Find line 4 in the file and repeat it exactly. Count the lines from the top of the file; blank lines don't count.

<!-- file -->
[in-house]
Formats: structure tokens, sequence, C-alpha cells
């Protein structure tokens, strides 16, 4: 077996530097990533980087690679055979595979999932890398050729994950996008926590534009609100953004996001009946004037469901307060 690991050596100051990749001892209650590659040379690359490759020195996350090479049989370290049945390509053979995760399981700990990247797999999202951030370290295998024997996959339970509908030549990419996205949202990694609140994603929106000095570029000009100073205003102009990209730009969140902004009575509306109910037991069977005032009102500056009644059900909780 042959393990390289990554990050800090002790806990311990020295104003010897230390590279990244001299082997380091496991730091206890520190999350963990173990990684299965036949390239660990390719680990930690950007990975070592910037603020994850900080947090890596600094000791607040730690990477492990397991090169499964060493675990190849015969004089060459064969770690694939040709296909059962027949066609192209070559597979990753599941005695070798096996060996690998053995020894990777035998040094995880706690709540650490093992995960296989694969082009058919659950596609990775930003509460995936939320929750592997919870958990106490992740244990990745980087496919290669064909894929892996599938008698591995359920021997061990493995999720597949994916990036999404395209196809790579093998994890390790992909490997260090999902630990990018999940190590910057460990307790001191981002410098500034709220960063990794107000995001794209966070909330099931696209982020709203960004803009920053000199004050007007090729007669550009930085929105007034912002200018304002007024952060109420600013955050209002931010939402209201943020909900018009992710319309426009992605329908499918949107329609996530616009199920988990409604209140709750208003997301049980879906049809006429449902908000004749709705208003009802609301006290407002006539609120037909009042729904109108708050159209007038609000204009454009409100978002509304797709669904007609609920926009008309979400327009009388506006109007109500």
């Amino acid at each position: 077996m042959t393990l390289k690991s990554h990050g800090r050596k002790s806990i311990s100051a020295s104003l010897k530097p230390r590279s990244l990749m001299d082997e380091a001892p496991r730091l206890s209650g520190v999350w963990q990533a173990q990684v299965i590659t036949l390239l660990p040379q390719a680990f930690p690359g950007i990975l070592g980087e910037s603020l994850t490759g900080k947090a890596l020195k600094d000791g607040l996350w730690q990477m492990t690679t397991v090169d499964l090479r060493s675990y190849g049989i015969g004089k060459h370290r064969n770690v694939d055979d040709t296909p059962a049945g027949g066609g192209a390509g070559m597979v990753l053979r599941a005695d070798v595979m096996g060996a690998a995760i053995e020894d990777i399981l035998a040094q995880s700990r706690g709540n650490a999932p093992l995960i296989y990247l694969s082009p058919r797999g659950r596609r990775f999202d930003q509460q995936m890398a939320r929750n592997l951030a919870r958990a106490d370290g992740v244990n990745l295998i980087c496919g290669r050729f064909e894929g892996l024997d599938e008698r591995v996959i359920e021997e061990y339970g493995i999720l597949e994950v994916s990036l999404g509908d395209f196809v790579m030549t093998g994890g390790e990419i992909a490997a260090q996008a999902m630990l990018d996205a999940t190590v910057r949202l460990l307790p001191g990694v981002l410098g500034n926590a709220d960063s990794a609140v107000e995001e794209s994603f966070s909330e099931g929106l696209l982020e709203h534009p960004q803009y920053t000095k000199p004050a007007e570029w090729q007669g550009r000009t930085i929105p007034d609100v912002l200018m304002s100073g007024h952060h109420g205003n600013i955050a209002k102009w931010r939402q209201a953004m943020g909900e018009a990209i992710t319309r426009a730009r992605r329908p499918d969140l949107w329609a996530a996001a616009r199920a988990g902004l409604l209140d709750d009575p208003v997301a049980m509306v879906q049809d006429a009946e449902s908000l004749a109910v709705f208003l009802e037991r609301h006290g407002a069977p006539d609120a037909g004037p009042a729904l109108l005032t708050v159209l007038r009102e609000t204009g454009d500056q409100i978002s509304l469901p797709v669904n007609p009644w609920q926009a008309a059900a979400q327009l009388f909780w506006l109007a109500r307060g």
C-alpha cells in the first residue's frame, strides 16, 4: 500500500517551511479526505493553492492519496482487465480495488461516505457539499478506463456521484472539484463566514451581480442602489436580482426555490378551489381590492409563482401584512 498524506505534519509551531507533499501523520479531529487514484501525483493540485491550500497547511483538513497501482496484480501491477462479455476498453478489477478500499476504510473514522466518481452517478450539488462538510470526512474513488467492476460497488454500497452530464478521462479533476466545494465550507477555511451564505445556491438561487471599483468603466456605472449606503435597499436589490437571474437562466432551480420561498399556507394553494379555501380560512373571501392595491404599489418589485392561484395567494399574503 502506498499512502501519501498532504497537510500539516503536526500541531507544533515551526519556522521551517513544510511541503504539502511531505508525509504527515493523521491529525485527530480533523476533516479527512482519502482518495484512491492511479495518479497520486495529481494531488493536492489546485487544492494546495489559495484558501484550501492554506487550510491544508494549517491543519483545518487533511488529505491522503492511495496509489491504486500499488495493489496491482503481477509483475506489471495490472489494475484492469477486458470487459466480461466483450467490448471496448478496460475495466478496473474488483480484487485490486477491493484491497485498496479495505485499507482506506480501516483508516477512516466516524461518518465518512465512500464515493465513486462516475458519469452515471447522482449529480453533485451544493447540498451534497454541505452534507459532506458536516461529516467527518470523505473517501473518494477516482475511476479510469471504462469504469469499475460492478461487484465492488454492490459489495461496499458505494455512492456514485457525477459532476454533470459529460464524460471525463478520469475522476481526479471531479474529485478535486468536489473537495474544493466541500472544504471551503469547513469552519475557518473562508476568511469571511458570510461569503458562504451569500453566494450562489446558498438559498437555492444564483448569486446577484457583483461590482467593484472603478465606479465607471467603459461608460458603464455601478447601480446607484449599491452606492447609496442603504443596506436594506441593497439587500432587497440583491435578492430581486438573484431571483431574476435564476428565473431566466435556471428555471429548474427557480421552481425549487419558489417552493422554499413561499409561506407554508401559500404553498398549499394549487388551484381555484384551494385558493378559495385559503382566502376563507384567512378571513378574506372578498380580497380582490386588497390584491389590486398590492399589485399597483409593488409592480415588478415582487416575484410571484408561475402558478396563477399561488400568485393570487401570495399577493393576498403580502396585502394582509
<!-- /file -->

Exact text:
């Amino acid at each position: 077996m042959t393990l390289k690991s990554h990050g800090r050596k002790s806990i311990s100051a020295s104003l010897k530097p230390r590279s990244l990749m001299d082997e380091a001892p496991r730091l206890s209650g520190v999350w963990q990533a173990q990684v299965i590659t036949l390239l660990p040379q390719a680990f930690p690359g950007i990975l070592g980087e910037s603020l994850t490759g900080k947090a890596l020195k600094d000791g607040l996350w730690q990477m492990t690679t397991v090169d499964l090479r060493s675990y190849g049989i015969g004089k060459h370290r064969n770690v694939d055979d040709t296909p059962a049945g027949g066609g192209a390509g070559m597979v990753l053979r599941a005695d070798v595979m096996g060996a690998a995760i053995e020894d990777i399981l035998a040094q995880s700990r706690g709540n650490a999932p093992l995960i296989y990247l694969s082009p058919r797999g659950r596609r990775f999202d930003q509460q995936m890398a939320r929750n592997l951030a919870r958990a106490d370290g992740v244990n990745l295998i980087c496919g290669r050729f064909e894929g892996l024997d599938e008698r591995v996959i359920e021997e061990y339970g493995i999720l597949e994950v994916s990036l999404g509908d395209f196809v790579m030549t093998g994890g390790e990419i992909a490997a260090q996008a999902m630990l990018d996205a999940t190590v910057r949202l460990l307790p001191g990694v981002l410098g500034n926590a709220d960063s990794a609140v107000e995001e794209s994603f966070s909330e099931g929106l696209l982020e709203h534009p960004q803009y920053t000095k000199p004050a007007e570029w090729q007669g550009r000009t930085i929105p007034d609100v912002l200018m304002s100073g007024h952060h109420g205003n600013i955050a209002k102009w931010r939402q209201a953004m943020g909900e018009a990209i992710t319309r426009a730009r992605r329908p499918d969140l949107w329609a996530a996001a616009r199920a988990g902004l409604l209140d709750d009575p208003v997301a049980m509306v879906q049809d006429a009946e449902s908000l004749a109910v709705f208003l009802e037991r609301h006290g407002a069977p006539d609120a037909g004037p009042a729904l109108l005032t708050v159209l007038r009102e609000t204009g454009d500056q409100i978002s509304l469901p797709v669904n007609p009644w609920q926009a008309a059900a979400q327009l009388f909780w506006l109007a109500r307060g």